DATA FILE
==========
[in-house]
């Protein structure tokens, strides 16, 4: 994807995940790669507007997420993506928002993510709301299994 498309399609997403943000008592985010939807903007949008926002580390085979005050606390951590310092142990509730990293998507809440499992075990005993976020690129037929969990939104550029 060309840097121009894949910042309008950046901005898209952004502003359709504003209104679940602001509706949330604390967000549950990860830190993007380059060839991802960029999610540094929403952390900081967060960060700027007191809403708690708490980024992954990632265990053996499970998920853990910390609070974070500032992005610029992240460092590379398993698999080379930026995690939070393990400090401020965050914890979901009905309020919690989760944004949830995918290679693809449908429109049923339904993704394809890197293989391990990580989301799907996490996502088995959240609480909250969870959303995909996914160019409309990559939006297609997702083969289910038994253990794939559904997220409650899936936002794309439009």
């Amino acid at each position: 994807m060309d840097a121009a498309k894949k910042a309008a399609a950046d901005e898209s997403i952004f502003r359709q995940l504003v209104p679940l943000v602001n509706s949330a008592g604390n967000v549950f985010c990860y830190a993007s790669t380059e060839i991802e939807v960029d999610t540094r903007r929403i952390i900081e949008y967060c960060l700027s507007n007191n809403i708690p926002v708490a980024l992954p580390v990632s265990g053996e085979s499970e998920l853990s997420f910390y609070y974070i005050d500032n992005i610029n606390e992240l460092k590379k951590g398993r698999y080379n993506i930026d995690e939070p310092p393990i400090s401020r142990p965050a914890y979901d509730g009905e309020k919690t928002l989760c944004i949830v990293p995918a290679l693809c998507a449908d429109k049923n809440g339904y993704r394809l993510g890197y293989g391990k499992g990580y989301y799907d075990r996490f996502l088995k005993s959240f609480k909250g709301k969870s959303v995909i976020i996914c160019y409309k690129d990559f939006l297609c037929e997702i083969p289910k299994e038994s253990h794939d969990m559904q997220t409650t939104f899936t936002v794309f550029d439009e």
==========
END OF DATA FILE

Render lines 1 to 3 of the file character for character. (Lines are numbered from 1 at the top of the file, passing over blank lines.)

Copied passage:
[in-house]
């Protein structure tokens, strides 16, 4: 994807995940790669507007997420993506928002993510709301299994 498309399609997403943000008592985010939807903007949008926002580390085979005050606390951590310092142990509730990293998507809440499992075990005993976020690129037929969990939104550029 060309840097121009894949910042309008950046901005898209952004502003359709504003209104679940602001509706949330604390967000549950990860830190993007380059060839991802960029999610540094929403952390900081967060960060700027007191809403708690708490980024992954990632265990053996499970998920853990910390609070974070500032992005610029992240460092590379398993698999080379930026995690939070393990400090401020965050914890979901009905309020919690989760944004949830995918290679693809449908429109049923339904993704394809890197293989391990990580989301799907996490996502088995959240609480909250969870959303995909996914160019409309990559939006297609997702083969289910038994253990794939559904997220409650899936936002794309439009």
């Amino acid at each position: 994807m060309d840097a121009a498309k894949k910042a309008a399609a950046d901005e898209s997403i952004f502003r359709q995940l504003v209104p679940l943000v602001n509706s949330a008592g604390n967000v549950f985010c990860y830190a993007s790669t380059e060839i991802e939807v960029d999610t540094r903007r929403i952390i900081e949008y967060c960060l700027s507007n007191n809403i708690p926002v708490a980024l992954p580390v990632s265990g053996e085979s499970e998920l853990s997420f910390y609070y974070i005050d500032n992005i610029n606390e992240l460092k590379k951590g398993r698999y080379n993506i930026d995690e939070p310092p393990i400090s401020r142990p965050a914890y979901d509730g009905e309020k919690t928002l989760c944004i949830v990293p995918a290679l693809c998507a449908d429109k049923n809440g339904y993704r394809l993510g890197y293989g391990k499992g990580y989301y799907d075990r996490f996502l088995k005993s959240f609480k909250g709301k969870s959303v995909i976020i996914c160019y409309k690129d990559f939006l297609c037929e997702i083969p289910k299994e038994s253990h794939d969990m559904q997220t409650t939104f899936t936002v794309f550029d439009e």